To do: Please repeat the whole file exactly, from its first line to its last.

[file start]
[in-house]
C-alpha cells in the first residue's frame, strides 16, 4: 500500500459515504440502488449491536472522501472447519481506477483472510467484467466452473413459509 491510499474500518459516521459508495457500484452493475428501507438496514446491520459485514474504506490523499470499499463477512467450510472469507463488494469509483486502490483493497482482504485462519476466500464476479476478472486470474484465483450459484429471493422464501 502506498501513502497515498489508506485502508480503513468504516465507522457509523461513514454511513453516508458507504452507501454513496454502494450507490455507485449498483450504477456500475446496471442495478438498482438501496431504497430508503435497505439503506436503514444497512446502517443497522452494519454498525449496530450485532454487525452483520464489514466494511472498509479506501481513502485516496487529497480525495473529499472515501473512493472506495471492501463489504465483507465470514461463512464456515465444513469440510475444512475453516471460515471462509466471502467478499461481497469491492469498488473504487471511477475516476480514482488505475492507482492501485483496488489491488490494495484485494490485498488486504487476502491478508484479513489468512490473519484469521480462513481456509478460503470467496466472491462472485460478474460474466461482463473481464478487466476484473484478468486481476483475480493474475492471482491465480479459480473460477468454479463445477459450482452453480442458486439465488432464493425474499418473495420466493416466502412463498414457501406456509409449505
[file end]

[in-house]
C-alpha cells in the first residue's frame, strides 16, 4: 500500500459515504440502488449491536472522501472447519481506477483472510467484467466452473413459509 491510499474500518459516521459508495457500484452493475428501507438496514446491520459485514474504506490523499470499499463477512467450510472469507463488494469509483486502490483493497482482504485462519476466500464476479476478472486470474484465483450459484429471493422464501 502506498501513502497515498489508506485502508480503513468504516465507522457509523461513514454511513453516508458507504452507501454513496454502494450507490455507485449498483450504477456500475446496471442495478438498482438501496431504497430508503435497505439503506436503514444497512446502517443497522452494519454498525449496530450485532454487525452483520464489514466494511472498509479506501481513502485516496487529497480525495473529499472515501473512493472506495471492501463489504465483507465470514461463512464456515465444513469440510475444512475453516471460515471462509466471502467478499461481497469491492469498488473504487471511477475516476480514482488505475492507482492501485483496488489491488490494495484485494490485498488486504487476502491478508484479513489468512490473519484469521480462513481456509478460503470467496466472491462472485460478474460474466461482463473481464478487466476484473484478468486481476483475480493474475492471482491465480479459480473460477468454479463445477459450482452453480442458486439465488432464493425474499418473495420466493416466502412463498414457501406456509409449505